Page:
Since 2002, French luxury goods and clothing group Kering, whose brands include Gucci, Yves Saint Laurent, Bottega Veneta, Stella McCartney and Balenciaga, has avoided paying a total of about 2.5 billion euros in tax payments on earnings, mostly to the detriment of the Italian public purse but also that in France and in Britain, according to confidential documents obtained by Mediapart and analysed together with its media partners in the European Investigative Collaborations (EIC) journalistic consortium. Yann Philippin (Mediapart), Vittorio Malagutti (L'Espresso) et Esther Rosenberg (NRC Handelsblad) report.
Gucci bos Marco Bizzarri (left), actress Salma Hayek and her husband François-Henri Pinault in Milan in 2016. © Kering
French giant luxury goods and haute couture group Kering mounted a tax avoidance scheme, validated by its chairman and CEO François-Henri Pinault, to pay via a Luxembourg-registered firm the boss of its Italian subsidiary Gucci, Marco Bizzarri, who was domiciled for the purpose in Switzerland, according to confidential documents obtained by Mediapart and its partners in the journalistic consortium European Investigative Collaborations. The scheme, which began in 2010 when Bizzarri then headed another Kering subsidiary in Italy, Bottega Veneta, allowed both parties to avoid tens of millions of euros in potential tax payments, as Yann Philippin, with Vittorio Malagutti (from Italian weekly L'Espresso) and Jürgen Dahlkamp (from German weekly Der Spiegel) report.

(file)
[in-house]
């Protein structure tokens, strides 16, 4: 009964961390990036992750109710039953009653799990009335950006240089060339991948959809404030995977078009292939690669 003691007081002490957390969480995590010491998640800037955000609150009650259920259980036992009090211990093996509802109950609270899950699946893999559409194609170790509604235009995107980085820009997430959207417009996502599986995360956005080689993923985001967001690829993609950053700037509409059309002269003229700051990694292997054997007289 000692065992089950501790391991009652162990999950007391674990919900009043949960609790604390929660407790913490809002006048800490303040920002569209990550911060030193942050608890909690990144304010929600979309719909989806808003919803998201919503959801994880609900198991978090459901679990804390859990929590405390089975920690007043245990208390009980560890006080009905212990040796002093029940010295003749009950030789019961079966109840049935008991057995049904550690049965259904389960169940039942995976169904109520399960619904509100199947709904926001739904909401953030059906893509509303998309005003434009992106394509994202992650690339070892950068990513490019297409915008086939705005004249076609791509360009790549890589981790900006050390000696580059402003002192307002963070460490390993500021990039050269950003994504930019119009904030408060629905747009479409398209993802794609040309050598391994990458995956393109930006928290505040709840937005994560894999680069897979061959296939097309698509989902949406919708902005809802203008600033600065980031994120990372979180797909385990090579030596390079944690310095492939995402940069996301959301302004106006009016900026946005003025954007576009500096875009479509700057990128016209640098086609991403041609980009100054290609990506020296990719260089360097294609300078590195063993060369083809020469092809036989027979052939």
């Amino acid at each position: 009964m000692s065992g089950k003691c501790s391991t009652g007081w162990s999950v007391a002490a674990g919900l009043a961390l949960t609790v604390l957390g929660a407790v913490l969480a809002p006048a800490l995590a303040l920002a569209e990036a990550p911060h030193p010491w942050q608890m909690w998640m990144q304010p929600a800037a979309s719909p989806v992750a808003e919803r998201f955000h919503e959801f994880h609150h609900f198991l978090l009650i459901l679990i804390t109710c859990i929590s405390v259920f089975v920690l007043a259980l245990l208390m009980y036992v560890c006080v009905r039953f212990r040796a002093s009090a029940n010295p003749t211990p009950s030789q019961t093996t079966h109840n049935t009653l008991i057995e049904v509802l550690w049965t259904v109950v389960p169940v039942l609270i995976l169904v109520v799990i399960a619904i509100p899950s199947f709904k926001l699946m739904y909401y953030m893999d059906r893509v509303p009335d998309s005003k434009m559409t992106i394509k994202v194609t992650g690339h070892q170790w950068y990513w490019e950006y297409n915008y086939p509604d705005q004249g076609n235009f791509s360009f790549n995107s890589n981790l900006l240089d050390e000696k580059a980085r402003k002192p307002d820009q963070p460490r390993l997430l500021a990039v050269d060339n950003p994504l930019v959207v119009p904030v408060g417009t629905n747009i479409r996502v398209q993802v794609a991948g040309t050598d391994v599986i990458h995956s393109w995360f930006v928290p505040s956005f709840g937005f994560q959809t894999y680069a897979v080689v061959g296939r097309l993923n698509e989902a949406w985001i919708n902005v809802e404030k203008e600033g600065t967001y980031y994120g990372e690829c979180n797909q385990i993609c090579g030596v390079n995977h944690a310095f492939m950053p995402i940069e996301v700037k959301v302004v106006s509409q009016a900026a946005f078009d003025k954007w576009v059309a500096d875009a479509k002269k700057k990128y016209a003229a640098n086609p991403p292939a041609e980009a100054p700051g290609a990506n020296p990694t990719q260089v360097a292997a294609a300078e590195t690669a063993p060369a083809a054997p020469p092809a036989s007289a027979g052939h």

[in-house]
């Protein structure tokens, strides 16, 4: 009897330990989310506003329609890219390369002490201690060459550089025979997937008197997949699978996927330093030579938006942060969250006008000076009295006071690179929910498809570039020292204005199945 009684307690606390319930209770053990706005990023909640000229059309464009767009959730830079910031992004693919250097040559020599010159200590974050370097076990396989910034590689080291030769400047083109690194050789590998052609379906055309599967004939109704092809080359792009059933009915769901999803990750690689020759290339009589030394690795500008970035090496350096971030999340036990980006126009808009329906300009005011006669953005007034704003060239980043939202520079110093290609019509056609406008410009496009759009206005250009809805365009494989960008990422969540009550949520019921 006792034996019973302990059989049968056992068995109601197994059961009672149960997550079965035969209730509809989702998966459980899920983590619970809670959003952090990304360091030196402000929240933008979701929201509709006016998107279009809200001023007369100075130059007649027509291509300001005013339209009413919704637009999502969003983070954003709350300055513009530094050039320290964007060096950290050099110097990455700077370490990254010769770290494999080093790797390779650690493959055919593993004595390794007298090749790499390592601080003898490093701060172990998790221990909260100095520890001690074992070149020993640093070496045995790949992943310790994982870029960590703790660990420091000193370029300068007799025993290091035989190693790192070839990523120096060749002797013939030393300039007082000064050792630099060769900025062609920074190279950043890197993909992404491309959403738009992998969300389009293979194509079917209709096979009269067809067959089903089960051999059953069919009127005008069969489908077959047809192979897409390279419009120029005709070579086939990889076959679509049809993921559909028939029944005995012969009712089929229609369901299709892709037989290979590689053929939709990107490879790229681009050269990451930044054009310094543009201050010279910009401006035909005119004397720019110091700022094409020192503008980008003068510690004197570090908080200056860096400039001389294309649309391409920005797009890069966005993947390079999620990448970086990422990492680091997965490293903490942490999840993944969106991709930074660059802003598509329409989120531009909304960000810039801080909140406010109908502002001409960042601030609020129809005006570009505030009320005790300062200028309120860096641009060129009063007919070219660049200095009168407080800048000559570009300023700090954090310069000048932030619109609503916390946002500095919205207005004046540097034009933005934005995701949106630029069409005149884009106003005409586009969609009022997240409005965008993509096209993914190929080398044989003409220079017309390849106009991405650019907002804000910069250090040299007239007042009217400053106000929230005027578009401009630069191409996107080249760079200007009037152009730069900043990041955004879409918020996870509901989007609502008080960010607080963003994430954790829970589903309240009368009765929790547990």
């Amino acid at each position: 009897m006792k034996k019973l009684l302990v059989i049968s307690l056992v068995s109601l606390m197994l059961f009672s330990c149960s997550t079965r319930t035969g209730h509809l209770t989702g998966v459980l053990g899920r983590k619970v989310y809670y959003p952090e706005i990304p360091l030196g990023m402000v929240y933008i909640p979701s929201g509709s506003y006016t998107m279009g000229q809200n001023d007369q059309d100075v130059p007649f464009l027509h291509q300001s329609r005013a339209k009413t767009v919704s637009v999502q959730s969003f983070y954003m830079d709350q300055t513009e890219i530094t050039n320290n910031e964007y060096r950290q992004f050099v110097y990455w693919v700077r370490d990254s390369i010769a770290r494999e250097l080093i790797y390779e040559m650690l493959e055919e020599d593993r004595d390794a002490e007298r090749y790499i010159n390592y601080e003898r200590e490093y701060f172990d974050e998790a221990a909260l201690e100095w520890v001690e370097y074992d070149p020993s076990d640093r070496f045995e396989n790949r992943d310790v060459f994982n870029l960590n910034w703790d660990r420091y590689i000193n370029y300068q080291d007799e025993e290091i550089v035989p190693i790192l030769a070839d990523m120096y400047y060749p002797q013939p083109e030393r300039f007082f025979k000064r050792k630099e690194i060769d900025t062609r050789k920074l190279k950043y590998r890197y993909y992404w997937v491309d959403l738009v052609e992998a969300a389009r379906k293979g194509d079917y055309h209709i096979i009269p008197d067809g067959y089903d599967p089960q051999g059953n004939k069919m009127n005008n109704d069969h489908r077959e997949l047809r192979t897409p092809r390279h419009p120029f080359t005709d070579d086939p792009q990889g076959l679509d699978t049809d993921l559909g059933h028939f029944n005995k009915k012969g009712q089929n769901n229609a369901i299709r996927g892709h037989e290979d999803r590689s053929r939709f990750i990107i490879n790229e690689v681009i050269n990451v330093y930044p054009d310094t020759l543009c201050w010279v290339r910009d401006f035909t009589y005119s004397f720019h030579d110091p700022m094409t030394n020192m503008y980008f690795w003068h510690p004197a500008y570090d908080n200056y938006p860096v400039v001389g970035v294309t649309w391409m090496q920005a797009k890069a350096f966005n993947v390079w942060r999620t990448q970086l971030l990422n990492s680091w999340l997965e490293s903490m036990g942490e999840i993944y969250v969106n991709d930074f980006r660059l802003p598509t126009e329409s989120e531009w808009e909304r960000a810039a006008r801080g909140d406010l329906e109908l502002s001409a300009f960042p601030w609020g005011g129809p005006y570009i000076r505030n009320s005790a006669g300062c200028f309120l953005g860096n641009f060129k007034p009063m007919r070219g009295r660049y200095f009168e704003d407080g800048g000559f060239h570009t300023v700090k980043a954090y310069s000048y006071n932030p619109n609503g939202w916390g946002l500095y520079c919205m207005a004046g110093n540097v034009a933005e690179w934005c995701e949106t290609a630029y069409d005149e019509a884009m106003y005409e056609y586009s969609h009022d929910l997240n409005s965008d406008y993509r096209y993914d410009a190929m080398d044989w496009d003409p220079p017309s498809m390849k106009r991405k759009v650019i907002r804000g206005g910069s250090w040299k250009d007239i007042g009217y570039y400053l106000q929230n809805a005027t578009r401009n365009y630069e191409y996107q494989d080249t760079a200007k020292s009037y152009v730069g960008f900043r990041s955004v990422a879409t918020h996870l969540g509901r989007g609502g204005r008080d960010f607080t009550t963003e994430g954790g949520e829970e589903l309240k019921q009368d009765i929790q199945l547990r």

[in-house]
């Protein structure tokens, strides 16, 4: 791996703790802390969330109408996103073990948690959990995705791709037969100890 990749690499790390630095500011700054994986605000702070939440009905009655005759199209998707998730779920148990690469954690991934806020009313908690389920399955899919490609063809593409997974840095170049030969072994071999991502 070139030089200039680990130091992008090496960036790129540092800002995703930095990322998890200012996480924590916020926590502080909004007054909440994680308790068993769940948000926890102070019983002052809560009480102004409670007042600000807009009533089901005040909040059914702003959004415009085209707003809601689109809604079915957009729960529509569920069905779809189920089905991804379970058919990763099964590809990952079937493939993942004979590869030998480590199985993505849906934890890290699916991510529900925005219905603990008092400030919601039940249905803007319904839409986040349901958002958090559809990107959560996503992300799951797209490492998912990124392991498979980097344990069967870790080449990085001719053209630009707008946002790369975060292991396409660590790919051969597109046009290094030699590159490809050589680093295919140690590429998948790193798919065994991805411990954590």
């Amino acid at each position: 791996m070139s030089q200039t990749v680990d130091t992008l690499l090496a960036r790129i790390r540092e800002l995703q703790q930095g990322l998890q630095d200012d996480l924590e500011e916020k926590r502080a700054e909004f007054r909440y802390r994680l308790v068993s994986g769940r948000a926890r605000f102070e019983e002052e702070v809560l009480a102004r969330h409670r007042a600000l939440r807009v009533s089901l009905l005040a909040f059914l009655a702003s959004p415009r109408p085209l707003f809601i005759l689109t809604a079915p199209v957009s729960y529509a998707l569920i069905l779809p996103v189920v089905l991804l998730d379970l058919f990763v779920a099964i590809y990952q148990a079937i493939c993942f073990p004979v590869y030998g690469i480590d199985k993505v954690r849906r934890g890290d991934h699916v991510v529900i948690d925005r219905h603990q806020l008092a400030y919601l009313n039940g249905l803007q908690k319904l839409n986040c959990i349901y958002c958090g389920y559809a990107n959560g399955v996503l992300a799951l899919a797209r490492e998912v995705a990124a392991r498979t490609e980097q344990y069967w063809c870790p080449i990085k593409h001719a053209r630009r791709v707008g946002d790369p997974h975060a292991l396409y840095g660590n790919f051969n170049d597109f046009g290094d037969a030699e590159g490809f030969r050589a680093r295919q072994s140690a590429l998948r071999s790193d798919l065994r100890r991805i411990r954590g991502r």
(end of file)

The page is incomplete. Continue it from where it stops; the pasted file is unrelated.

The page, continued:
Hundred-million-a-year-man: Lionel Messi after a cup match against Celta Vigo on January 11th, 2018. © Albert Gea/Reuters
Barcelona's star Lionel Messi has become the first footballer in the world to be on a 100-million-euros a year contract, according to documents supplied by whistle-blowing platform Football Leaks and revealed by Mediapart and other members of the journalistic consortium European Investigative Collaborations (EIC). They show that the Argentine player signed a four-year deal with the Catalan club worth more than 400 million euros to keep him at the club until 2021. Mediapart and the EIC can also reveal that Messi's club Barcelona helped him pay millions of euros in back taxes in relation to his children's charity after they were advised that some club donations to it should have been classified as salary payments. Yann Philippin, Rafael Buschmann, Michael Wulzinger, Nicola Naber (Der Spiegel) and Paula Guisado (El Mundo) report.
Kazakh president Nursultan Nazarbayev (left) with then French president Nicolas Sarkozy in Astana on October 6th 2009 when they signed the contract for two EADS satellites. © Reuters